It quickly turned out that she wasn’t the only person at all, as other friends added that they rather liked it too. Mind you, comedian Kate Smurthwaite commented that she’d only be likely to utter the words if she’d “accidentally swallowed poison and needed to regurgitate it”.

Now that we have an alternative phrase, albeit one that carries a divisive whiff of pretension, it does seem to be empowering us to behave differently, thinking more carefully about bringing greater compassion and communication to this life-changing painful process.

A male comedian friend described to me how he and his wife had, “agreed and admitted that this might all be over but we would still want to be friends – because at heart, we are.

He added: “No one teaches us that this can happen. If you split up, you must scream and shout and never talk to the other person again. Previously I’d have advised people not to flog a dead horse and just get out but recent events have changed my thinking.”

Yet perhaps this behaviour did already exist. In previous decades, lesbians typically went through lengthy, turbulent transitions to form lasting family-like connections with ex-partners. The community was so small and secret that you “simply had to get on”, according to Dr Jane Traies, who conducted a comprehensive survey of older gay women in the UK.

It wouldn’t be the first time that the gay community have been pioneers of trends that have caught on enough to generate their own new language. They were “living apart together” long before anyone talked about so-called “LAT” couples.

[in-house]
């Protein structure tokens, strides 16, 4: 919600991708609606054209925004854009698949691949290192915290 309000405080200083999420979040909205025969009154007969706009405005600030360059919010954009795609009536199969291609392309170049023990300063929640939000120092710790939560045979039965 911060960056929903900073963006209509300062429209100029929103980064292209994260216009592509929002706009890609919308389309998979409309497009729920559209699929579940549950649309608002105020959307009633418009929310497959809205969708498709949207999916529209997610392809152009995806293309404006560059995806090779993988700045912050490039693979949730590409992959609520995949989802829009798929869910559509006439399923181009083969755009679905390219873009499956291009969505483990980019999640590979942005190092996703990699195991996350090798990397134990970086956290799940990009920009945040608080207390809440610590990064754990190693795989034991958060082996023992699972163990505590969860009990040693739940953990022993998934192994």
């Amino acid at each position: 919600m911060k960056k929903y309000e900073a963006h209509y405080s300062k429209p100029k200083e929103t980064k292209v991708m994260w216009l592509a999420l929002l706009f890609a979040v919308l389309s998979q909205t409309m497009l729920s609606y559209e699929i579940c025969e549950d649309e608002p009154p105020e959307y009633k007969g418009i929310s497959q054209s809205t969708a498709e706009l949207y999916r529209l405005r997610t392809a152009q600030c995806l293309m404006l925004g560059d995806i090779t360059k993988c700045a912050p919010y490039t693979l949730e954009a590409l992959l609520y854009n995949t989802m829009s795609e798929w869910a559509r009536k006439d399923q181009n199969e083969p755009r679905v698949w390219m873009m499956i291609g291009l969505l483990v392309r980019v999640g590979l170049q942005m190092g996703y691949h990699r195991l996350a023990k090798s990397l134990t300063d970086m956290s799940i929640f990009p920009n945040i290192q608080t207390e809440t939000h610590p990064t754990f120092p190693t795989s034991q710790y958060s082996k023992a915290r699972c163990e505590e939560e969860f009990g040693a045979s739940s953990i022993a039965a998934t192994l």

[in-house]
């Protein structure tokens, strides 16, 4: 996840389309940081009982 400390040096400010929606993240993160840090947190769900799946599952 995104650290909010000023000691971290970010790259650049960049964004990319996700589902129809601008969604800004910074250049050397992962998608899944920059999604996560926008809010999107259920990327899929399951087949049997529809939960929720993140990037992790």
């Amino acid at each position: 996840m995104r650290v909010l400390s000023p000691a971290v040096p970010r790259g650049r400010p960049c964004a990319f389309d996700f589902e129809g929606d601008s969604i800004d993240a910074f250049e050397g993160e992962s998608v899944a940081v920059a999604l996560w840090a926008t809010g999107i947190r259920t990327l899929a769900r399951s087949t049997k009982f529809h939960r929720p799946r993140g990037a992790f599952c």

So for those of us embracing the concept and ideology of conscious uncoupling yet not wanting to associate too strongly with Paltrow, how about an alternative term?

I’ve tended to talk about “post-romantic” relationships, while the writer Anna Freeman says she has used the word “metamorphosis” to describe “a changing closeness”.

I’ve also mooted the idea of a “decompression year”, a consensually agreed 12-month untangling, as opposed to abrupt endings that usually come as a shock to one party and render ongoing friendship impossible.

New York psychotherapist Esther Perel has recently called for greater “relationship accountability” in the wake of alarming new trends, “ghosting” and “icing”, which respectively see partners disappearing without explanation or finding excuses to suspend a relationship and put it on hold.

If we extend a sense of accountability to online dating and short-term flings, maybe we should offer a suitable substitute match to everyone we reject.

It’s not a million miles from a popular comedy industry ethos whereby you offer a replacement of an equivalent quality and experience level whenever you drop out of a gig.

In an era where we can download relationship agreements committing to a certain number of date days per week, perhaps the most important clause should be the one about negotiating an ethical ending.

Whatever our feelings about conscious uncoupling, the idea of embracing the good things about your ex seems a pretty sound one. Therapist Katherine Woodward Thomas, who claims that she coined the phrase, has added something important to the conversation around breaking up – while celebrity endorsement of it has simply made more of us sit up and pay attention.

Rosie Wilby is a stand-up comedian, broadcaster and writer.